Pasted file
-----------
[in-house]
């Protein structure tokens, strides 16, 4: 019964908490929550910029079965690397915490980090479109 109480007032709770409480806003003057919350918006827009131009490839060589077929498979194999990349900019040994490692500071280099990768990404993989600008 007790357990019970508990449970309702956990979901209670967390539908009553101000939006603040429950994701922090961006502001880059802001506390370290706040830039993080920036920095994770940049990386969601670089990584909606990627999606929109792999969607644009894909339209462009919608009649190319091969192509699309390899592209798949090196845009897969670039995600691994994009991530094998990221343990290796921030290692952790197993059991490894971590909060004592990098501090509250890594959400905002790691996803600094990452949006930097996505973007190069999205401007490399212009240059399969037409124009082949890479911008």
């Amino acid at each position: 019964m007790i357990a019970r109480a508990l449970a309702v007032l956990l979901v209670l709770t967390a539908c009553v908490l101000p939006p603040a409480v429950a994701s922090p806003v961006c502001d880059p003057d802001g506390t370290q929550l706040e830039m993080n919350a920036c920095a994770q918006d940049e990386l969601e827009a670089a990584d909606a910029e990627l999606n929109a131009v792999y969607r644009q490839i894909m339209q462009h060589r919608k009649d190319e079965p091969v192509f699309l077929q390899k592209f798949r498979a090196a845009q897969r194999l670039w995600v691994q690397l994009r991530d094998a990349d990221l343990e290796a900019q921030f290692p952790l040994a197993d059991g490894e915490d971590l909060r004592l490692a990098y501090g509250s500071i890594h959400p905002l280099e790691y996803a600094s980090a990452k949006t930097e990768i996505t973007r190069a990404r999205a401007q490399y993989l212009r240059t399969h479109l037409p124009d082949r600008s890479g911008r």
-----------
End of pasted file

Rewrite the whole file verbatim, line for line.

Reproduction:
[in-house]
């Protein structure tokens, strides 16, 4: 019964908490929550910029079965690397915490980090479109 109480007032709770409480806003003057919350918006827009131009490839060589077929498979194999990349900019040994490692500071280099990768990404993989600008 007790357990019970508990449970309702956990979901209670967390539908009553101000939006603040429950994701922090961006502001880059802001506390370290706040830039993080920036920095994770940049990386969601670089990584909606990627999606929109792999969607644009894909339209462009919608009649190319091969192509699309390899592209798949090196845009897969670039995600691994994009991530094998990221343990290796921030290692952790197993059991490894971590909060004592990098501090509250890594959400905002790691996803600094990452949006930097996505973007190069999205401007490399212009240059399969037409124009082949890479911008």
């Amino acid at each position: 019964m007790i357990a019970r109480a508990l449970a309702v007032l956990l979901v209670l709770t967390a539908c009553v908490l101000p939006p603040a409480v429950a994701s922090p806003v961006c502001d880059p003057d802001g506390t370290q929550l706040e830039m993080n919350a920036c920095a994770q918006d940049e990386l969601e827009a670089a990584d909606a910029e990627l999606n929109a131009v792999y969607r644009q490839i894909m339209q462009h060589r919608k009649d190319e079965p091969v192509f699309l077929q390899k592209f798949r498979a090196a845009q897969r194999l670039w995600v691994q690397l994009r991530d094998a990349d990221l343990e290796a900019q921030f290692p952790l040994a197993d059991g490894e915490d971590l909060r004592l490692a990098y501090g509250s500071i890594h959400p905002l280099e790691y996803a600094s980090a990452k949006t930097e990768i996505t973007r190069a990404r999205a401007q490399y993989l212009r240059t399969h479109l037409p124009d082949r600008s890479g911008r």